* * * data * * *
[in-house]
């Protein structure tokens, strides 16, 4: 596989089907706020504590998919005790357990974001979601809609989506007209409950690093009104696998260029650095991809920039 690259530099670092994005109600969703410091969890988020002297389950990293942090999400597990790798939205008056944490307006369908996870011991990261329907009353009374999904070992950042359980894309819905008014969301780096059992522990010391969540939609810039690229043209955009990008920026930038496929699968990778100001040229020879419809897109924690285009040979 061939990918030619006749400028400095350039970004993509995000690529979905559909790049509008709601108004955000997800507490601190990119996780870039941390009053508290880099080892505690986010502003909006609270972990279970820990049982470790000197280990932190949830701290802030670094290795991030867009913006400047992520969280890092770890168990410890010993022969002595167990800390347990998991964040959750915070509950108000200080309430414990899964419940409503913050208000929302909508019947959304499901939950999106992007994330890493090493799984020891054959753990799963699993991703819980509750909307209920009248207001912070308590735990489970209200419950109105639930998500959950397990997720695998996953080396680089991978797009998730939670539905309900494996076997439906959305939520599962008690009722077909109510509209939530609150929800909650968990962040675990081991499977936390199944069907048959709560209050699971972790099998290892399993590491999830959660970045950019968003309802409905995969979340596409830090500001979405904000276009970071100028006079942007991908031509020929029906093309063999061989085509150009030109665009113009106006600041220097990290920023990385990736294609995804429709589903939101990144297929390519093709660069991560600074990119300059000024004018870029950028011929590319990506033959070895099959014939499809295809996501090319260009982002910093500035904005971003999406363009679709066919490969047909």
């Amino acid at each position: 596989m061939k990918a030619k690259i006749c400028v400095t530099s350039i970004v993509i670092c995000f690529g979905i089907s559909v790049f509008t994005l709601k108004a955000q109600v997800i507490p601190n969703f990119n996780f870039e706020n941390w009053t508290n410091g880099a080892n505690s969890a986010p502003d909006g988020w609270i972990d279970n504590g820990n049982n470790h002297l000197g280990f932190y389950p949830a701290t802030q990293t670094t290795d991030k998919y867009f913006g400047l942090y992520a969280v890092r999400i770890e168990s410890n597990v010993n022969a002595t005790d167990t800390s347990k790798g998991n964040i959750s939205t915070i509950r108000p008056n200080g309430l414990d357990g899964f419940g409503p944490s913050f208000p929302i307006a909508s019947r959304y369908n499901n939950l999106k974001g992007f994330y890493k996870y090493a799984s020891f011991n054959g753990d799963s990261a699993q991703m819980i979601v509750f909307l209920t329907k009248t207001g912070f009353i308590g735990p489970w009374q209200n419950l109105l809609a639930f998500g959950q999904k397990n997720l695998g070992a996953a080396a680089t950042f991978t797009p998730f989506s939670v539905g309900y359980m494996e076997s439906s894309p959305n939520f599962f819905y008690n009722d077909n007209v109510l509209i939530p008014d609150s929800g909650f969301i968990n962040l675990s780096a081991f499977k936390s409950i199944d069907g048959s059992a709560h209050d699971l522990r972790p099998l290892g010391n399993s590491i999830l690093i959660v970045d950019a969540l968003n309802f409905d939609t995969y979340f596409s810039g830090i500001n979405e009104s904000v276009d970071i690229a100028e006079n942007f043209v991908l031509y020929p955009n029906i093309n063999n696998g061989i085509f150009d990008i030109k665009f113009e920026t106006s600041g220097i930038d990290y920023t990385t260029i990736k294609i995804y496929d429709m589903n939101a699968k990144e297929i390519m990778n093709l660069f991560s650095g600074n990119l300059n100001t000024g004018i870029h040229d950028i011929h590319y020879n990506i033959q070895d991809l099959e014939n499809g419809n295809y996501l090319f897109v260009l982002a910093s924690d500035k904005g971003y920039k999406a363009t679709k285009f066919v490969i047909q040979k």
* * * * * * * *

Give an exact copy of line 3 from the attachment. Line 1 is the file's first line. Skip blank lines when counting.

């Amino acid at each position: 596989m061939k990918a030619k690259i006749c400028v400095t530099s350039i970004v993509i670092c995000f690529g979905i089907s559909v790049f509008t994005l709601k108004a955000q109600v997800i507490p601190n969703f990119n996780f870039e706020n941390w009053t508290n410091g880099a080892n505690s969890a986010p502003d909006g988020w609270i972990d279970n504590g820990n049982n470790h002297l000197g280990f932190y389950p949830a701290t802030q990293t670094t290795d991030k998919y867009f913006g400047l942090y992520a969280v890092r999400i770890e168990s410890n597990v010993n022969a002595t005790d167990t800390s347990k790798g998991n964040i959750s939205t915070i509950r108000p008056n200080g309430l414990d357990g899964f419940g409503p944490s913050f208000p929302i307006a909508s019947r959304y369908n499901n939950l999106k974001g992007f994330y890493k996870y090493a799984s020891f011991n054959g753990d799963s990261a699993q991703m819980i979601v509750f909307l209920t329907k009248t207001g912070f009353i308590g735990p489970w009374q209200n419950l109105l809609a639930f998500g959950q999904k397990n997720l695998g070992a996953a080396a680089t950042f991978t797009p998730f989506s939670v539905g309900y359980m494996e076997s439906s894309p959305n939520f599962f819905y008690n009722d077909n007209v109510l509209i939530p008014d609150s929800g909650f969301i968990n962040l675990s780096a081991f499977k936390s409950i199944d069907g048959s059992a709560h209050d699971l522990r972790p099998l290892g010391n399993s590491i999830l690093i959660v970045d950019a969540l968003n309802f409905d939609t995969y979340f596409s810039g830090i500001n979405e009104s904000v276009d970071i690229a100028e006079n942007f043209v991908l031509y020929p955009n029906i093309n063999n696998g061989i085509f150009d990008i030109k665009f113009e920026t106006s600041g220097i930038d990290y920023t990385t260029i990736k294609i995804y496929d429709m589903n939101a699968k990144e297929i390519m990778n093709l660069f991560s650095g600074n990119l300059n100001t000024g004018i870029h040229d950028i011929h590319y020879n990506i033959q070895d991809l099959e014939n499809g419809n295809y996501l090319f897109v260009l982002a910093s924690d500035k904005g971003y920039k999406a363009t679709k285009f066919v490969i047909q040979k």